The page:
State of Emergency: A Movement Grows in Cleveland
A few weeks ago, activists with Black Lives Matter surprised the attendees of Netroots Nation, completely hijacking the Presidential town hall between Martin O’Malley and Bernie Sanders with chants including “Say My Name” and “If I Die in Police Custody”. Tia Oso, from the National Coordinator for Black Immigration Network, and Patrisse Cullors, one of the founders of Black Lives Matter, both gave speeches after being invited on stage and given a mic by host, Jose Antonio Vargas. Cullors gave an impassioned speech about why we are living in a state of emergency:Following the disruption, MoveOn released a statement criticizing both Sanders and O’Malley, and Democracy for America immediately changed their endorsement process to include how candidates will address racism. Hillary Clinton also released a response during a Facebook chat later that day and Bernie Sanders has been discussing structural racism and Sandra Bland more frequently in his recent speeches. However, not all progressives approved of the action, and made their frustration known both at the event and over social media. Some activists and organizers felt that the disruption should have occurred at a Republican conference, as many attendees of Netroots Nation were already supportive of the movement, citing that Bernie Sanders has been fighting for civil rights since the 1960s.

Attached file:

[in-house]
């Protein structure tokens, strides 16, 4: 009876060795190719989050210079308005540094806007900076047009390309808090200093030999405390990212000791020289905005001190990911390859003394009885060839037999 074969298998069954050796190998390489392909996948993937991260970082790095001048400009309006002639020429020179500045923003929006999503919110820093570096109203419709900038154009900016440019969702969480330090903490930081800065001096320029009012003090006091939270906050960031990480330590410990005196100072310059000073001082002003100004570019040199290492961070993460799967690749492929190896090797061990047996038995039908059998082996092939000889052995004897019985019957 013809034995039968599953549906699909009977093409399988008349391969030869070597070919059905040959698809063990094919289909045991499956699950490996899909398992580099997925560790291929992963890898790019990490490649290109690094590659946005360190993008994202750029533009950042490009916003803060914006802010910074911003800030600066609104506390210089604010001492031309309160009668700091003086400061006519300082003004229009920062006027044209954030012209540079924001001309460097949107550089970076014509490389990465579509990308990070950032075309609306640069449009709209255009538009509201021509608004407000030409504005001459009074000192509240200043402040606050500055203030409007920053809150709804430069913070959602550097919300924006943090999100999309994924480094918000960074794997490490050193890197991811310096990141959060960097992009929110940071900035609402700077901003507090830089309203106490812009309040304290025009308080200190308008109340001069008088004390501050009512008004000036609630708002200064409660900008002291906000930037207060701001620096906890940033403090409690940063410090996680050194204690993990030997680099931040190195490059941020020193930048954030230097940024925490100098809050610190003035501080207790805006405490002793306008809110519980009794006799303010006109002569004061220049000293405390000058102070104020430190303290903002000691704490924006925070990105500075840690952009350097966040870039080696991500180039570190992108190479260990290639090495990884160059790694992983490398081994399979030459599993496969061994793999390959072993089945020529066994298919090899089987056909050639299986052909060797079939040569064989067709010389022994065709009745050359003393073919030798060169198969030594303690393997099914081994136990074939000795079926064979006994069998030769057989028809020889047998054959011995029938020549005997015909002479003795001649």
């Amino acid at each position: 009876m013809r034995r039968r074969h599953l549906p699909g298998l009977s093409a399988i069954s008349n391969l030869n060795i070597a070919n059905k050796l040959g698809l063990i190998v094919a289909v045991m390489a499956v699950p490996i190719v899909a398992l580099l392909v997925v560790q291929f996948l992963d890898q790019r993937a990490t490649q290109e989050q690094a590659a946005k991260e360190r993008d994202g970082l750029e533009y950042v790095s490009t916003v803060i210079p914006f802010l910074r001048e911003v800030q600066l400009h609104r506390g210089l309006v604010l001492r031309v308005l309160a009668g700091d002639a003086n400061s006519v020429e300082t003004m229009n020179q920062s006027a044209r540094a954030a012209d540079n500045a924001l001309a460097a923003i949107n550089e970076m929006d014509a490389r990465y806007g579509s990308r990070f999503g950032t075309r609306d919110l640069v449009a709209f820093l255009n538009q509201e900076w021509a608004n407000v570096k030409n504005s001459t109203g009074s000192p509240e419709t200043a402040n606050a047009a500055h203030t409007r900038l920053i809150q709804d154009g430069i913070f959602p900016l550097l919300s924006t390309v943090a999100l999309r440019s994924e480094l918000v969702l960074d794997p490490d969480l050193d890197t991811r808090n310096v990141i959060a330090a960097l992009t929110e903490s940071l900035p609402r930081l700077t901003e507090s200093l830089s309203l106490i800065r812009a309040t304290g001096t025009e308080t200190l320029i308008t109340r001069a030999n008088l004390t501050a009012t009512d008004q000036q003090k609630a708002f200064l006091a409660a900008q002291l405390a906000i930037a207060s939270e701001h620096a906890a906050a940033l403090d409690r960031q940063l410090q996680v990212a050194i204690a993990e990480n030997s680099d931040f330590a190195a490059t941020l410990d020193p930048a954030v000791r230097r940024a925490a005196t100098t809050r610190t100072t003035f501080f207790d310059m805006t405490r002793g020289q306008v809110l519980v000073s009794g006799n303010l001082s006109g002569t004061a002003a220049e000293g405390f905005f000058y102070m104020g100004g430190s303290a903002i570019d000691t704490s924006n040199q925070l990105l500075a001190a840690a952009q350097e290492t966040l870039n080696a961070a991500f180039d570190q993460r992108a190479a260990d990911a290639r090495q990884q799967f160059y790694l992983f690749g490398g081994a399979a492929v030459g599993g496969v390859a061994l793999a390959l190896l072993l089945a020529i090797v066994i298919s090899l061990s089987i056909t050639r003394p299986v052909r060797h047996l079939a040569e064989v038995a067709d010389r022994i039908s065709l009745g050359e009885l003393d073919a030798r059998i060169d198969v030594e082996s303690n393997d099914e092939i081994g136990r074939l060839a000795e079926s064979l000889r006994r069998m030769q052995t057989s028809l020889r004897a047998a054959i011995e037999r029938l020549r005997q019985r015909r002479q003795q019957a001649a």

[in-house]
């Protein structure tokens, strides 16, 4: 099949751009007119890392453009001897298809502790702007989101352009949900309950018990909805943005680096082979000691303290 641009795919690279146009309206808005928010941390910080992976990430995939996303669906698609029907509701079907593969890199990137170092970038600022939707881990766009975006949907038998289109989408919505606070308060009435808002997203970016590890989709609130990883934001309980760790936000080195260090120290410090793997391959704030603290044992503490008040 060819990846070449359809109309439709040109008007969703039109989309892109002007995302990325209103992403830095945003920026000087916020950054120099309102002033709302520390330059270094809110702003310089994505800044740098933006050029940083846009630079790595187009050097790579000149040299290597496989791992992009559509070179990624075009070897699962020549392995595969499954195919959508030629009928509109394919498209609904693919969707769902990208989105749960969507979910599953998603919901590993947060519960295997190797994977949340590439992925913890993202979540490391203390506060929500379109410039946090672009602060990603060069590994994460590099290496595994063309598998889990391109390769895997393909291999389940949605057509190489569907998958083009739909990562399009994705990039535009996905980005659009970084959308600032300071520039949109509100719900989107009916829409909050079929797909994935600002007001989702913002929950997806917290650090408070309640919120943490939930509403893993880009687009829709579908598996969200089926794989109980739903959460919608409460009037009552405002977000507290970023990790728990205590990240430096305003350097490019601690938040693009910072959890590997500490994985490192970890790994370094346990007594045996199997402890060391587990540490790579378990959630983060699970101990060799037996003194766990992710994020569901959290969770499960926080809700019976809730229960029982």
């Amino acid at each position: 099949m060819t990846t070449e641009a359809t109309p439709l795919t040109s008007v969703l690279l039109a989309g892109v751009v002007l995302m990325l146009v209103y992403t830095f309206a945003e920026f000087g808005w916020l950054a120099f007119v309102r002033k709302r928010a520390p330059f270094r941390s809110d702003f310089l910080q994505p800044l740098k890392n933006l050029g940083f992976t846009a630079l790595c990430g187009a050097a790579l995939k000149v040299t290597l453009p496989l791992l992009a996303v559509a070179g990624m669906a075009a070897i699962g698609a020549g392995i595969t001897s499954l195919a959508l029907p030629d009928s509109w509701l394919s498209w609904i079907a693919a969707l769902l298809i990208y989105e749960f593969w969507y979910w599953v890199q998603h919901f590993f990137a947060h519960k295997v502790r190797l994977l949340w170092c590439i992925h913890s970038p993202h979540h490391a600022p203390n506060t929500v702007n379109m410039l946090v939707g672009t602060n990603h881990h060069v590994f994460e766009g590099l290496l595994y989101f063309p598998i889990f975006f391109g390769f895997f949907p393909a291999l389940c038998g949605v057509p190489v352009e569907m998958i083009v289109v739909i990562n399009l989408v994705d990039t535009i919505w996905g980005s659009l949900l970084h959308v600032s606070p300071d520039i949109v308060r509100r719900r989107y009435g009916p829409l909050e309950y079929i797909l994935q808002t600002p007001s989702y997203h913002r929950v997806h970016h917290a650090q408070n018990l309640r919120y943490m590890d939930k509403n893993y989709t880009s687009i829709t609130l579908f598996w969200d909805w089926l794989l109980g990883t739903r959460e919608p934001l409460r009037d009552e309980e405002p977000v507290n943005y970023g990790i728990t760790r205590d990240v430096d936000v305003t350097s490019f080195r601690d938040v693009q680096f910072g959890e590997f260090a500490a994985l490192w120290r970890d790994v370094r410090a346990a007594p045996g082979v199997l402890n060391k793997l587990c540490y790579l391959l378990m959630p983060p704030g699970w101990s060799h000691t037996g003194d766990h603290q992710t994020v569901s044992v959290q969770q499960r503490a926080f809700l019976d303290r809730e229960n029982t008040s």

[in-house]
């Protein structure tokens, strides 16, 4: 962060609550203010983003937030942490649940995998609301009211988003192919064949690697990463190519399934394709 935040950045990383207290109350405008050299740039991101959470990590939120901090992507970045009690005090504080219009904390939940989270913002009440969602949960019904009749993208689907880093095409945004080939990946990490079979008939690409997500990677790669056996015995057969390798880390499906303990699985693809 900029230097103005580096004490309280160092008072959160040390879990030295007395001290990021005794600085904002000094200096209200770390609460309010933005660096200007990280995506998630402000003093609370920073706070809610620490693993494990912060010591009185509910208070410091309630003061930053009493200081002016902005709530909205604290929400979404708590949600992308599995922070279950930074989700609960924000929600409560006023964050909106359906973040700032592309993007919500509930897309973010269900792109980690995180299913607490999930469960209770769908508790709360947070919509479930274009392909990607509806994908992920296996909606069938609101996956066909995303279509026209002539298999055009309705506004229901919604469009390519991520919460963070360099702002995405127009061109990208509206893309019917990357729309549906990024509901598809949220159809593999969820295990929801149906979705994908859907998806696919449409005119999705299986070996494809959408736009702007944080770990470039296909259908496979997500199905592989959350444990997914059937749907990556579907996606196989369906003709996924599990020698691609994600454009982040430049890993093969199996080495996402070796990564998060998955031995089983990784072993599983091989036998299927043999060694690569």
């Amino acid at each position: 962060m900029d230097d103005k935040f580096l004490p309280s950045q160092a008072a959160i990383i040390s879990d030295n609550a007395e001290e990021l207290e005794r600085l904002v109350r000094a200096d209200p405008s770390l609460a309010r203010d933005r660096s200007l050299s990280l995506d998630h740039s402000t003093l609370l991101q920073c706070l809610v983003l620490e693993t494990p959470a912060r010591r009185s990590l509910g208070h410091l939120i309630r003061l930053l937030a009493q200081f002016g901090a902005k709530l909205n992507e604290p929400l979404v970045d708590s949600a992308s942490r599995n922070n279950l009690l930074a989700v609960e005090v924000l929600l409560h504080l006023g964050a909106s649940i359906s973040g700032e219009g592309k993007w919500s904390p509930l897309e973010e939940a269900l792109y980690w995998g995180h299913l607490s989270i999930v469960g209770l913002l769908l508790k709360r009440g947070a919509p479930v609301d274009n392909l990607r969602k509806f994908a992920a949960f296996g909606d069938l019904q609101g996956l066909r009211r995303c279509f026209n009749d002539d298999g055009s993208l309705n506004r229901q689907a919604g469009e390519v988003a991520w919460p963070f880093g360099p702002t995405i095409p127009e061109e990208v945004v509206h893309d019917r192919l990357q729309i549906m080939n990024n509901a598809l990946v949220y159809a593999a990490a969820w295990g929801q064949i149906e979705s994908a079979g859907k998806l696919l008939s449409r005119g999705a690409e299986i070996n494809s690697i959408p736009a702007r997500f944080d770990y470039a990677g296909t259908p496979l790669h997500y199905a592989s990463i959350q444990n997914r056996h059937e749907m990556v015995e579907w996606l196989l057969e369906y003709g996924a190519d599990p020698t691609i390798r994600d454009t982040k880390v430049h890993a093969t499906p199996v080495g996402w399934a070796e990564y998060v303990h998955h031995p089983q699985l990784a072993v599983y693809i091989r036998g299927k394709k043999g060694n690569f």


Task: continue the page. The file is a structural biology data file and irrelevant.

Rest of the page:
While these people were likely well-meaning, they didn’t seem to understand what the disruption was really about. These activists weren’t expecting a back-and-forth conversation with either Bernie or Martin, and weren’t singling out progressives. Rather, they were reclaiming a space that even if considered progressive, still isn’t inclusive enough to fully address the constant loss of black life in America. Think of this as the conflict between those who passionately scream “Black Lives Matter” and other progressives who feel that “All Lives Matter” is more appropriate, despite the evidence that black lives are by far the most devalued in the United States on an everyday basis, and the fact that saying Black Lives Matter doesn’t devalue the existence of others.
Patrisse Cullors was exactly right, we are in a national emergency. On the night before the Netroots Nation town hall, Sam Dubose was killed by a University of Cincinnati officer during a routine traffic stop. Just since Sandra Bland died two weeks ago, five black women have been found dead in their jail cells, including Kindra Chapman, Ralkina Jones, Raynetta Turner, and Joyce Curnell. This crisis can no longer be considered a background issue in progressive spaces. Fortunately, as Black Lives Matter activists continue to disrupt political and social life in America, they have also evolved into a unified movement, very capable of creating their own spaces to organize against the daily oppression of black and brown bodies.